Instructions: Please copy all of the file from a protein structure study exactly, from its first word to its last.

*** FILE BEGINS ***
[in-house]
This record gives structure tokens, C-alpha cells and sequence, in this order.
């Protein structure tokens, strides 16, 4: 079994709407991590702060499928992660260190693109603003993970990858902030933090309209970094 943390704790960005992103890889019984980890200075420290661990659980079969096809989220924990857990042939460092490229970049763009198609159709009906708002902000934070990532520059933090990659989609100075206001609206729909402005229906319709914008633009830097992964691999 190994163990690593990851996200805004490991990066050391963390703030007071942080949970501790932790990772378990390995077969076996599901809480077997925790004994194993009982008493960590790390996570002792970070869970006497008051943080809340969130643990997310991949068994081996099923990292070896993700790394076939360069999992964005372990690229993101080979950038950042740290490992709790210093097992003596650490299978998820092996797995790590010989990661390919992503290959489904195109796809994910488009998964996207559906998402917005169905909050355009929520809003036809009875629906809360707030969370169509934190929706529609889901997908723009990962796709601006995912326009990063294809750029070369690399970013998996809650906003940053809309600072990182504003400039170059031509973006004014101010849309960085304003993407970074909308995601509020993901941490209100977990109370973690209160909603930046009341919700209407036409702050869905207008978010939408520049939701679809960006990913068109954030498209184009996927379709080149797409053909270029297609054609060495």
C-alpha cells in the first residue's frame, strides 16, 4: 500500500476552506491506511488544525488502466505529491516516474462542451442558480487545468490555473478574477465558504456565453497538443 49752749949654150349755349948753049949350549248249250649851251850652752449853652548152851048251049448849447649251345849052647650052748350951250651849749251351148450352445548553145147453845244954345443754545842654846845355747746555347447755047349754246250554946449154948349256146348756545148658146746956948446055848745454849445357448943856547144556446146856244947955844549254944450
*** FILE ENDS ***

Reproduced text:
[in-house]
This record gives structure tokens, C-alpha cells and sequence, in this order.
């Protein structure tokens, strides 16, 4: 079994709407991590702060499928992660260190693109603003993970990858902030933090309209970094 943390704790960005992103890889019984980890200075420290661990659980079969096809989220924990857990042939460092490229970049763009198609159709009906708002902000934070990532520059933090990659989609100075206001609206729909402005229906319709914008633009830097992964691999 190994163990690593990851996200805004490991990066050391963390703030007071942080949970501790932790990772378990390995077969076996599901809480077997925790004994194993009982008493960590790390996570002792970070869970006497008051943080809340969130643990997310991949068994081996099923990292070896993700790394076939360069999992964005372990690229993101080979950038950042740290490992709790210093097992003596650490299978998820092996797995790590010989990661390919992503290959489904195109796809994910488009998964996207559906998402917005169905909050355009929520809003036809009875629906809360707030969370169509934190929706529609889901997908723009990962796709601006995912326009990063294809750029070369690399970013998996809650906003940053809309600072990182504003400039170059031509973006004014101010849309960085304003993407970074909308995601509020993901941490209100977990109370973690209160909603930046009341919700209407036409702050869905207008978010939408520049939701679809960006990913068109954030498209184009996927379709080149797409053909270029297609054609060495």
C-alpha cells in the first residue's frame, strides 16, 4: 500500500476552506491506511488544525488502466505529491516516474462542451442558480487545468490555473478574477465558504456565453497538443 49752749949654150349755349948753049949350549248249250649851251850652752449853652548152851048251049448849447649251345849052647650052748350951250651849749251351148450352445548553145147453845244954345443754545842654846845355747746555347447755047349754246250554946449154948349256146348756545148658146746956948446055848745454849445357448943856547144556446146856244947955844549254944450